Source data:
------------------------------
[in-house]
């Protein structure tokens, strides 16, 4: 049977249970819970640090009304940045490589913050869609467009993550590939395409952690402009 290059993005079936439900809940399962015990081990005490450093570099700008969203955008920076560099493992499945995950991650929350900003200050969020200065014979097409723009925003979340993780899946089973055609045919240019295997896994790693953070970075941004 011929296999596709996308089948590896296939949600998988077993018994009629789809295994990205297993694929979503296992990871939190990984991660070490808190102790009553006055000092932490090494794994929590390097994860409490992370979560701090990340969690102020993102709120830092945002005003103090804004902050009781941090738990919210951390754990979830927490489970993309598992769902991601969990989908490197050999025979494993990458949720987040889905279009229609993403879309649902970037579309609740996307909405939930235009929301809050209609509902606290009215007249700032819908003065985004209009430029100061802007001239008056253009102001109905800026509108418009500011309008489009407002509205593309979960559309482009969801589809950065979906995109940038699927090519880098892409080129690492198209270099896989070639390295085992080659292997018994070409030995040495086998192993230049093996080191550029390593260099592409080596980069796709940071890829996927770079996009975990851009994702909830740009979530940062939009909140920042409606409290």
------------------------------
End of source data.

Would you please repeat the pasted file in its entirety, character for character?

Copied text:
[in-house]
């Protein structure tokens, strides 16, 4: 049977249970819970640090009304940045490589913050869609467009993550590939395409952690402009 290059993005079936439900809940399962015990081990005490450093570099700008969203955008920076560099493992499945995950991650929350900003200050969020200065014979097409723009925003979340993780899946089973055609045919240019295997896994790693953070970075941004 011929296999596709996308089948590896296939949600998988077993018994009629789809295994990205297993694929979503296992990871939190990984991660070490808190102790009553006055000092932490090494794994929590390097994860409490992370979560701090990340969690102020993102709120830092945002005003103090804004902050009781941090738990919210951390754990979830927490489970993309598992769902991601969990989908490197050999025979494993990458949720987040889905279009229609993403879309649902970037579309609740996307909405939930235009929301809050209609509902606290009215007249700032819908003065985004209009430029100061802007001239008056253009102001109905800026509108418009500011309008489009407002509205593309979960559309482009969801589809950065979906995109940038699927090519880098892409080129690492198209270099896989070639390295085992080659292997018994070409030995040495086998192993230049093996080191550029390593260099592409080596980069796709940071890829996927770079996009975990851009994702909830740009979530940062939009909140920042409606409290």